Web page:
Joyce Carol Oates is queen of prolificacy. She released a collection of gothic horror stories, Give Me Your Heart, to tepid reviews (“there’s little doubt that Oates is a well-practiced storyteller. Too well practiced, perhaps,” wrote the Times Book Review).
And yes, we all hate being told what the best book ever is. And we all hate lists made by experts. But in this case, the experts actually happen to be right, for once. “Ulysses” actually is the best book ever written. And I’ll prove it to you, sort of. And so I present…
Boredom and monogamy are two ideas ingrained like memories in our collective consciousness. Those who choose monogamy are often viewed as simple fools by a certain percentage of the population; while individuals who remain single for long stretches of time are often dismissed as lonely, sad, or incompatible.
No one around him heard, but _richard chiem_ used a cowboy accent to say “Netflix.”
Kid Zoom’s style knocks of the post-graffiti movement that’s transformed into a cottage industry over the last decade, where artists meld elements of street-level graffiti with high-minded fine art and cash in. But what sets Zoom apart is craftsmanship, and the reckless spirit of his work.
Jon Rafman is a lucky man for at least two reasons: (1) his priceless sensibility is a veil through which he sees a more beautiful world, a precious one that reaches such a state through the very aesthetic of non-preciousness; (2) he, through scouring the near infinite territory of Google street views, is statistically even able to consistently find universal moments of “condensed being” which would make the greatest haiku poet weep.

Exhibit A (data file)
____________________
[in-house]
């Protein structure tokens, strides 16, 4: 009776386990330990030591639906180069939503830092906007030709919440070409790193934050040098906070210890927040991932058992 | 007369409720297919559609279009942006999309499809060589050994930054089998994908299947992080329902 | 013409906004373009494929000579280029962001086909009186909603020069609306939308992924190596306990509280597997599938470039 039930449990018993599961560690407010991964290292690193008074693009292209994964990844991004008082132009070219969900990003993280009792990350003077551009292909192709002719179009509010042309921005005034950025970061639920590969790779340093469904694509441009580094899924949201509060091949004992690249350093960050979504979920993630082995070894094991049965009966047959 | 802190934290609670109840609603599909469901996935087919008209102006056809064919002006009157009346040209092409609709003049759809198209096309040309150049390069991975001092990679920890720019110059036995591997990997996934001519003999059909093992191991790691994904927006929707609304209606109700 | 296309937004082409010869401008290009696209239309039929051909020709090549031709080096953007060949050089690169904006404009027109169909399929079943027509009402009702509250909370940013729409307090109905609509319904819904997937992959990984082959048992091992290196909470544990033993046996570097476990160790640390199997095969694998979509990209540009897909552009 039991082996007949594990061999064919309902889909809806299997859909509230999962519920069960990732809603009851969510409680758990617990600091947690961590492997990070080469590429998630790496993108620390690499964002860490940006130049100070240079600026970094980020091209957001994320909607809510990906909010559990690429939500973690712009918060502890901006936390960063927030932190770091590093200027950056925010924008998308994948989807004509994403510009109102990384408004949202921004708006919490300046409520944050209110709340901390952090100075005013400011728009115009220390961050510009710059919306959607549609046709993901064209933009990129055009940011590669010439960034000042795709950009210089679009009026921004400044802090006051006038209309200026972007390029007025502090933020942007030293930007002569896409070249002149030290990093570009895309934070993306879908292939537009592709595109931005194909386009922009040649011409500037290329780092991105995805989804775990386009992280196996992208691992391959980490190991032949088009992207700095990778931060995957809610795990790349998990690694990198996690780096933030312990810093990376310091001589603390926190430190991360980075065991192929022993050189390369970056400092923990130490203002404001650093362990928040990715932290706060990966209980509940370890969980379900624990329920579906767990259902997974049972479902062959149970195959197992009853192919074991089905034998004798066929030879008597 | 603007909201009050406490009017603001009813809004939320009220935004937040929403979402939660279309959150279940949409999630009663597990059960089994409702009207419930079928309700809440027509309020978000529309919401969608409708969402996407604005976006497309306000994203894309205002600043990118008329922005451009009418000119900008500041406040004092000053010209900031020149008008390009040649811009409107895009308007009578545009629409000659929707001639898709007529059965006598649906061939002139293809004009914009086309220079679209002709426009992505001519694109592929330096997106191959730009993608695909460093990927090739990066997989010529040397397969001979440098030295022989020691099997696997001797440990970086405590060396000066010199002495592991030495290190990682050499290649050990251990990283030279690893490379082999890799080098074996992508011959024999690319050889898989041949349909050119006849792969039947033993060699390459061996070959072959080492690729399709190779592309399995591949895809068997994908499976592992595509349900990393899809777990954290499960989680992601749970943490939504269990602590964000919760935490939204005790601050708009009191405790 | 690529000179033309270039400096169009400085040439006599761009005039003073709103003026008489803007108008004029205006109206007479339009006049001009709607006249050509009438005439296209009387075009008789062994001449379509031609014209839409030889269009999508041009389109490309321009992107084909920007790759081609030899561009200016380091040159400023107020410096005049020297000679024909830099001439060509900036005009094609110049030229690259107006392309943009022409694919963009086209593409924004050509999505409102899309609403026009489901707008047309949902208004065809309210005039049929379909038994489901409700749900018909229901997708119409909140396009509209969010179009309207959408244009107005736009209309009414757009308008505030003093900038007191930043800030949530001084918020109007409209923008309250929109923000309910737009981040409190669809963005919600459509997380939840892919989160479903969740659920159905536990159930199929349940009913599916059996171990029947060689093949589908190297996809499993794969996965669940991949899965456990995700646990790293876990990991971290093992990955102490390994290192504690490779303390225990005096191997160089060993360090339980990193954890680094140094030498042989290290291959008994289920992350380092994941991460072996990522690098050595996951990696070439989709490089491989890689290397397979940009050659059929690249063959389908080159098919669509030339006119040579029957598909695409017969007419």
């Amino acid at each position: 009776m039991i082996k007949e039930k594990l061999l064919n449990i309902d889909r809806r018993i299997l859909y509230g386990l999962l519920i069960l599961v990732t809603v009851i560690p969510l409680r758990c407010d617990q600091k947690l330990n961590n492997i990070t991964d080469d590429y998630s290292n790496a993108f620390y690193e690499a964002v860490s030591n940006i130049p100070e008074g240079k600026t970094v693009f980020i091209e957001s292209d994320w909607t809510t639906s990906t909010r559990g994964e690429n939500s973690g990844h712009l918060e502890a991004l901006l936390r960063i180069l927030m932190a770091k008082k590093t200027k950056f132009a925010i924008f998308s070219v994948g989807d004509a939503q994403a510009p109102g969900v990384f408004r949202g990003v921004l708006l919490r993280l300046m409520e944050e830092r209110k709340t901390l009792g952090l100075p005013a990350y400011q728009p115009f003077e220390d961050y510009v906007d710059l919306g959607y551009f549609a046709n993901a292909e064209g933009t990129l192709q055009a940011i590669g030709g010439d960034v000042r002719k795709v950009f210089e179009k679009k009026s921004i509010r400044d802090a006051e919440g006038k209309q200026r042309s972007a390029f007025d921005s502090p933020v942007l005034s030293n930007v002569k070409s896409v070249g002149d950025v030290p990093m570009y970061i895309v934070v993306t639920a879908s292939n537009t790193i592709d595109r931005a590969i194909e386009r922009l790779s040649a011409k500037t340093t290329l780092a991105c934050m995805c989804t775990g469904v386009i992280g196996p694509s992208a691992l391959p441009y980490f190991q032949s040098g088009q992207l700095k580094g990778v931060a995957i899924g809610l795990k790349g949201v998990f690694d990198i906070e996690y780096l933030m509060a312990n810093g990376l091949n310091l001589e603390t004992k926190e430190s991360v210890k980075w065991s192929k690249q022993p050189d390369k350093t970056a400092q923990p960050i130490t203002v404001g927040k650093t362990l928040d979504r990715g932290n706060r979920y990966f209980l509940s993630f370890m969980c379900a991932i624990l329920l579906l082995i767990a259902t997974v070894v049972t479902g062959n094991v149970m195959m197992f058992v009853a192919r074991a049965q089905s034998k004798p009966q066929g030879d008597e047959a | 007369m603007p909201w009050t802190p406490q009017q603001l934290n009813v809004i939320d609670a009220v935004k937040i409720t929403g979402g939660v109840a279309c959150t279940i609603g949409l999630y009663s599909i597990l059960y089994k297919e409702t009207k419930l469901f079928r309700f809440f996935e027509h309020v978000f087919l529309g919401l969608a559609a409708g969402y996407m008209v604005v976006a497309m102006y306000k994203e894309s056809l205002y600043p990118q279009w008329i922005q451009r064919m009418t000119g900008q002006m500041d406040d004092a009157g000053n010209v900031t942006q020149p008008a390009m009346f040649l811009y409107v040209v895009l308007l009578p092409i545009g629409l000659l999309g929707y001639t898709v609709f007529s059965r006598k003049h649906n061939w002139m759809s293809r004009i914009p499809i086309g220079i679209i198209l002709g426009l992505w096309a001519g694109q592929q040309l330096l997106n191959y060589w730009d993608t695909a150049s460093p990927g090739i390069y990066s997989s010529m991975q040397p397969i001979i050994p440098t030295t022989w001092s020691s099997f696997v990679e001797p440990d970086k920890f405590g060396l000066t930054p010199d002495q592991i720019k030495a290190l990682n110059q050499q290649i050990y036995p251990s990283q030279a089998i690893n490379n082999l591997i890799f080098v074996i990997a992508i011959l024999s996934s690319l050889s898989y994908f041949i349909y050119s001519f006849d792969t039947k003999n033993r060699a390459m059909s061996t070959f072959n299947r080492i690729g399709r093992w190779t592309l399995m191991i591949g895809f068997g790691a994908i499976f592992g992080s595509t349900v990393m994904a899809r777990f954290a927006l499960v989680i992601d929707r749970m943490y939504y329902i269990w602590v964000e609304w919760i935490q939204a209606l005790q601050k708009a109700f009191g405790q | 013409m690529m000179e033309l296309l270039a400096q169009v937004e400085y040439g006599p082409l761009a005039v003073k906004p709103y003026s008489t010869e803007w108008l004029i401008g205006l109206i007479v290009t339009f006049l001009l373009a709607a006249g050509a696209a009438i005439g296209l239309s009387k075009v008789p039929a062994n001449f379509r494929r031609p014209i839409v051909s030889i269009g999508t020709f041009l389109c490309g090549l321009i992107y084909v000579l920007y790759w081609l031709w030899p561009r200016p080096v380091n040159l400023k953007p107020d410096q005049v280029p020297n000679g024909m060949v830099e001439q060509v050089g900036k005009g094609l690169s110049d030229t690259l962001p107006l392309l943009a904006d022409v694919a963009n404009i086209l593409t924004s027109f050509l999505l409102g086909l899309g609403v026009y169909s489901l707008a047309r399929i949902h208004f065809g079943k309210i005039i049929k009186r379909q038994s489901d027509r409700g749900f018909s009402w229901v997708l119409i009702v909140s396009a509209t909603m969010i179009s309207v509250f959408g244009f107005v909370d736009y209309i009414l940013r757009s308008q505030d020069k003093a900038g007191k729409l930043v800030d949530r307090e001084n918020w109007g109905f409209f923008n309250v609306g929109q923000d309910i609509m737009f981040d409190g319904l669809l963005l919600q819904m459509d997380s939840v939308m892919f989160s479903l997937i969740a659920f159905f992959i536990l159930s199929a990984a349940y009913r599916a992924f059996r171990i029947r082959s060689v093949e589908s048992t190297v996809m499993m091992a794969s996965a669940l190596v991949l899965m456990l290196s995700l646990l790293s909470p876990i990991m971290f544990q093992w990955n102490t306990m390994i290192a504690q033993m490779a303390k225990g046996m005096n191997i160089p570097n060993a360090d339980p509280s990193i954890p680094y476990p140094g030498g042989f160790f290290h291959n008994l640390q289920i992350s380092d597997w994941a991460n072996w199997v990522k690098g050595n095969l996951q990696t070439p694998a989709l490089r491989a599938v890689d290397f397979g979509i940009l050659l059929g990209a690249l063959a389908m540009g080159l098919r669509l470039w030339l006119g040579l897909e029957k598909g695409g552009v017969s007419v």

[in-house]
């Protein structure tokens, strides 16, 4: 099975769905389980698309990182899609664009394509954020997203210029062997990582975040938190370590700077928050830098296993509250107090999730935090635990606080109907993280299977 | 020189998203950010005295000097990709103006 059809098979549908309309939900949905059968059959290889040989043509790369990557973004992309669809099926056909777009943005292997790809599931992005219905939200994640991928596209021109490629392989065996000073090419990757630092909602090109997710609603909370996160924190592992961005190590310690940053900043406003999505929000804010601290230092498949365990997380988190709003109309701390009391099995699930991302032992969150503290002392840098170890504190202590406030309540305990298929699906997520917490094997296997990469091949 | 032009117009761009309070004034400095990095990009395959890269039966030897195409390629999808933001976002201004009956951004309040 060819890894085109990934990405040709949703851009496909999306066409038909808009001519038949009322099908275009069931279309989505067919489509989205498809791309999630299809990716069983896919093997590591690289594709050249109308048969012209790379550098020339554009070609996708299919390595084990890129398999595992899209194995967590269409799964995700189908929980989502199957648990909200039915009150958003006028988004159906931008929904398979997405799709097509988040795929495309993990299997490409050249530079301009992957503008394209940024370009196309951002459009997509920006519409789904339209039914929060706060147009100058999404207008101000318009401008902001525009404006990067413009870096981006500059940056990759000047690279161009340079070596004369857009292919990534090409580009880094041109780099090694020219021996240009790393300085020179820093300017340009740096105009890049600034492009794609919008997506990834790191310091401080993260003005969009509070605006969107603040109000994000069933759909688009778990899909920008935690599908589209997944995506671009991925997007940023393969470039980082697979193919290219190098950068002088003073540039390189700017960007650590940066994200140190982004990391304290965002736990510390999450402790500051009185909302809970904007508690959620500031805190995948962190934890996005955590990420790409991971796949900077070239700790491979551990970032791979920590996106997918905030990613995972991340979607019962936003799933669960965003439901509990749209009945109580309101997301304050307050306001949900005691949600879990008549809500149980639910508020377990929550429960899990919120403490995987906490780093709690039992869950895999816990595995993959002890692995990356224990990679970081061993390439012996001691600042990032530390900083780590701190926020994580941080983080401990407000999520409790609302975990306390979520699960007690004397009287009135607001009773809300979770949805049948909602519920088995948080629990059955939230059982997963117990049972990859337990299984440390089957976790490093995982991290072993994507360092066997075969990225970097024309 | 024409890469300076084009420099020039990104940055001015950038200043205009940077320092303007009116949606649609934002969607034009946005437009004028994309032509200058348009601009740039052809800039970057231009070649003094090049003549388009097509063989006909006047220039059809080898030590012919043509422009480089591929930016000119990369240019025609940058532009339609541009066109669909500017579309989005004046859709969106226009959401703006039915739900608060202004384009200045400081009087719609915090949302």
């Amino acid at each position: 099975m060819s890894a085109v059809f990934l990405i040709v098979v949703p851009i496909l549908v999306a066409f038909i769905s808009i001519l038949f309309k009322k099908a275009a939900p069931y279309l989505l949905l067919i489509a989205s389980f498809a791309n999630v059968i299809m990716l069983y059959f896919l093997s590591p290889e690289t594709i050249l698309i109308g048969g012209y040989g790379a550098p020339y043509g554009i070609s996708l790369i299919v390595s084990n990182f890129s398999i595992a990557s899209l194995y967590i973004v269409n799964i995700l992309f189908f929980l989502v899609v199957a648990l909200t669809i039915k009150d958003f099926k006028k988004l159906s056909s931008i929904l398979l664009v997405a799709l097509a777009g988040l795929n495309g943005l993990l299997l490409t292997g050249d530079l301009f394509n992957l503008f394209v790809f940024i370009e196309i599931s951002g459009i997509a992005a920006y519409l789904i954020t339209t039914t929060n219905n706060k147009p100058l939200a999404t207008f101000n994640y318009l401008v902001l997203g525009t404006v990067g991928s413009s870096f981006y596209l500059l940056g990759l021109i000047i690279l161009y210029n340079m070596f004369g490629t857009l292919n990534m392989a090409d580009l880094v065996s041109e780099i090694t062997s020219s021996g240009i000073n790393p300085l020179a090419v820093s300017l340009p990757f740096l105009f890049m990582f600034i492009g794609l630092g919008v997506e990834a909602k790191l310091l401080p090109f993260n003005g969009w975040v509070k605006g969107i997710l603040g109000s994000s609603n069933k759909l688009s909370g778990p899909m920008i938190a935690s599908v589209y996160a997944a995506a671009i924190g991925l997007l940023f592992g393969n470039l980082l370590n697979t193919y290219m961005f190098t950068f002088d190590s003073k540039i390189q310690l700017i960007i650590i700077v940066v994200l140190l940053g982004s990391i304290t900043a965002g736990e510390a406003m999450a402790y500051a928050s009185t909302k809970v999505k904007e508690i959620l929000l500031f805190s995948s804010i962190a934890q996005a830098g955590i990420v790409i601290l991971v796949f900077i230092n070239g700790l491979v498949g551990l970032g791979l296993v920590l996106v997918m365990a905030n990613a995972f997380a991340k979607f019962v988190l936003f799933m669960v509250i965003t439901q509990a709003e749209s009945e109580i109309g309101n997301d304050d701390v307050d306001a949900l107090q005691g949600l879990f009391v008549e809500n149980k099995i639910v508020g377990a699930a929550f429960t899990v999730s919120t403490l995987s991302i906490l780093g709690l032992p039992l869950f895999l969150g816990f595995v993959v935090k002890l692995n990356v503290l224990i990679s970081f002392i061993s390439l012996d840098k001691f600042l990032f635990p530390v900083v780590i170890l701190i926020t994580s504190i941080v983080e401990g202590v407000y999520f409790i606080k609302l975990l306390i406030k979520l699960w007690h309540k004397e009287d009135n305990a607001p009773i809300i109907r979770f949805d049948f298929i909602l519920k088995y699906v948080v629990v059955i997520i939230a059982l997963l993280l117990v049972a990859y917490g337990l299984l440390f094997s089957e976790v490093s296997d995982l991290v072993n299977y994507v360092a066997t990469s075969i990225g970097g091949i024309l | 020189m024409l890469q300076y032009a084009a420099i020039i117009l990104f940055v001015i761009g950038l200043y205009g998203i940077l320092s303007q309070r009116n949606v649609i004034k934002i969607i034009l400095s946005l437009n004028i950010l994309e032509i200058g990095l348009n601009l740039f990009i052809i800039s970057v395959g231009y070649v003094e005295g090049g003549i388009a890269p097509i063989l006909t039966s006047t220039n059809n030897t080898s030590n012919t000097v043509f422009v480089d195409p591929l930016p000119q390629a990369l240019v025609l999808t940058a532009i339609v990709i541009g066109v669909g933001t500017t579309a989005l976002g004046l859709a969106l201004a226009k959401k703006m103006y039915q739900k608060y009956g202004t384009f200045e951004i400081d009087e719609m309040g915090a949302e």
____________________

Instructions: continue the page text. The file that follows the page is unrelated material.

Middlemarch has everything to offer a giant brain bent on feeding and fattening itself. But it’s also a fucking great book, in the plebian sense that implies: hot, life-sucking women! Powerful, shadowy men! There’s even drug addiction and gambling, and lessons about fashion.
At the Armory Show’s press conference, reporters kept attacking Bloomberg for his education cuts, on account of which almost 5,000 public school teachers (some of whom with seniority) will get laid off. Eventually Bloomberg said in desperation: “If anyone wants to talk about art, I’m happy to talk about art.”
In his recent Ted Talk, photographer/street artist JR recounted his experiences working on art in impoverished, violence-ridden neighborhoods in countries such as Kenya and Brazil. While humor and wit are central to the artist’s charm, what seems to set him apart from his often-gimmicky, pop-art contemporaries (i.e., Banksy, Shepard Fairey, etc.) is a genuine empathy for the people living in the neighborhoods where he installs his work.
Last night’s CBS Evening News ran an original and pretty moving story about John Bramblitt, a husband and father who went blind at the age of 30 due to complications from epilepsy. Bramblitt has figured out how to paint just by feeling the paints: he says different colors have different textures.